Title:
Organic light emitting diode display
Kind Code:
A1


Abstract:
An organic light emitting diode (OLED) display includes a substrate where OLEDs are formed and an encapsulation member fixed onto the substrate while covering the OLEDs. The encapsulation member includes a photochromic material so that the encapsulation member is colored by external light.



Inventors:
Park, Soon-ryong (Yongin-City, KR)
Jung, Woo-sukof (Yongin-City, KR)
Jeon, Hee-chul (Yongin-City, KR)
Kim, Eun-ah (Yongin-City, KR)
Jeong, Hee-seong (Yongin-City, KR)
Kwak, Noh-min (Yongin-City, KR)
Jeong, Chul-woo (Yongin-City, KR)
Lee, Joo-hwa (Yongin-City, KR)
Application Number:
12/654362
Publication Date:
06/24/2010
Filing Date:
12/17/2009
Assignee:
SAMSUNG MOBILE DISPLAY CO., LTD. (Yongin-City, KR)
Primary Class:
Other Classes:
313/110
International Classes:
G09G3/30; H01J5/16
View Patent Images:
Related US Applications:



Primary Examiner:
LI, LIN
Attorney, Agent or Firm:
ROBERT E. BUSHNELL & LAW FIRM (2029 K STREET NW, SUITE 600, WASHINGTON, DC, 20006-1004, US)
Claims:
What is claimed is:

1. An organic light emitting diode (OLED) display, comprising: a substrate where OLEDs are formed; and an encapsulation member that is fixed onto the substrate while covering the OLEDs, wherein the encapsulation member includes a photochromic material so that the encapsulation member is colored by external light.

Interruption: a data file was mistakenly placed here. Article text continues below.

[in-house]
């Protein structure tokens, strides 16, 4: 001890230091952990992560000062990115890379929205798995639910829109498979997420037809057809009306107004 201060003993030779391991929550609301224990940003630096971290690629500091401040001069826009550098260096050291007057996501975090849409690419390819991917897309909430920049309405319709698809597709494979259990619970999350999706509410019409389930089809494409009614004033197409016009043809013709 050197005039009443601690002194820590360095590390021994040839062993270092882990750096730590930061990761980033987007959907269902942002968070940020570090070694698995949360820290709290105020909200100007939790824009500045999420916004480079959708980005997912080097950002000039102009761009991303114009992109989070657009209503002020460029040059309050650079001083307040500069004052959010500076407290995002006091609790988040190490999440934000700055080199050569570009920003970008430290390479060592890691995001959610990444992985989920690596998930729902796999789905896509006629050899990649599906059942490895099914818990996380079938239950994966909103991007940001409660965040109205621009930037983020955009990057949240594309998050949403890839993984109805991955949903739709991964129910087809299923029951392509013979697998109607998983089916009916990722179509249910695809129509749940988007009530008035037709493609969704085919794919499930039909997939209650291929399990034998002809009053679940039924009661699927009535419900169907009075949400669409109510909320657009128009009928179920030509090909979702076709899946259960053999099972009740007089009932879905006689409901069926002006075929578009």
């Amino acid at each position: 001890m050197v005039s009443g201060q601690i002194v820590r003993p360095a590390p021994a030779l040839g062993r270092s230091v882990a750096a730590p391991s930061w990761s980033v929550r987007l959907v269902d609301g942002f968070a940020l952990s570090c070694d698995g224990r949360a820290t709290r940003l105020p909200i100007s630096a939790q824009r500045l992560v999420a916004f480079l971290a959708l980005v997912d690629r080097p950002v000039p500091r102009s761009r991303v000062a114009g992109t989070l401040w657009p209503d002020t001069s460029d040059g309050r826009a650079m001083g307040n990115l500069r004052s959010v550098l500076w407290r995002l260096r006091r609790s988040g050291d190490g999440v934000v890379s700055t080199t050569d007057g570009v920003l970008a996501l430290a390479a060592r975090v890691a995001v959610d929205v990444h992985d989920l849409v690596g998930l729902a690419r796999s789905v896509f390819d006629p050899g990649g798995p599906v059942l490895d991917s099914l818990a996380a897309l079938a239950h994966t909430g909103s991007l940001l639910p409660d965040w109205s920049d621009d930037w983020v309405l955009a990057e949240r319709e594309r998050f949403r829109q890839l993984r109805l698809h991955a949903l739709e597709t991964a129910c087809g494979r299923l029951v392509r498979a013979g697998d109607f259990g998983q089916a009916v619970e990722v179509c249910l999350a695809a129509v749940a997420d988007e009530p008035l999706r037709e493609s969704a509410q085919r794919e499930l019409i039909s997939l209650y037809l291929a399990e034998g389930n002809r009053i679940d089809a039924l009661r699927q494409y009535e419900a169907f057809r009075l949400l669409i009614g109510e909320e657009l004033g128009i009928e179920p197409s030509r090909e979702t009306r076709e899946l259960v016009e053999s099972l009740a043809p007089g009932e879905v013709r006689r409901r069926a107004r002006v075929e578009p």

2. The OLED display of claim 1, wherein the substrate is a semiconductor substrate, and the encapsulation member is an encapsulation substrate.

3. The OLED display of claim 2, wherein the encapsulation substrate is formed of glass.

4. The OLED display of claim 2, further comprising a photosensor disposed in an overlapped area of the semiconductor substrate and the encapsulation substrate.

5. The OLED display of claim 1, wherein the encapsulation member is a thin film encapsulation layer comprising a plurality of inorganic layers and a plurality of organic layers that are alternately stacked.

6. The OLED display of claim 5, wherein at least one of the plurality of inorganic layers and the plurality of organic layers comprises the photochromic material.

7. The OLED display of claim 5, wherein the farthermost layer among the plurality of inorganic layers and the plurality of organic layers from the substrate includes the photochromic material.

8. The OLED display of claim 5, wherein the inorganic layer is formed of one selected from a group of aluminum oxide or silicon oxide, and the organic layer is formed of one selected from a group of epoxy, acrylate, and urethane acrylate.

9. The OLED display of claim 5, further comprising a photosensor disposed between the thin film encapsulation layer and the substrate.

10. The OLED display of claim 1, wherein the photochromic material comprises one selected from a group of silver halide, zinc halide, cadmium halide, copper halide, and magnesium halide.

11. The OLED display of claim 1, wherein the photochromic material comprises one selected from a group of spiropyrane, spironaphthoxazine dye, diarylethene derivatives, dehydropyridine, furylfulgide derivatives, and azobenzene derivatives.

12. The OLED display of claim 1, further comprising a photosensor disposed in an area where the substrate and the encapsulation member are overlapped.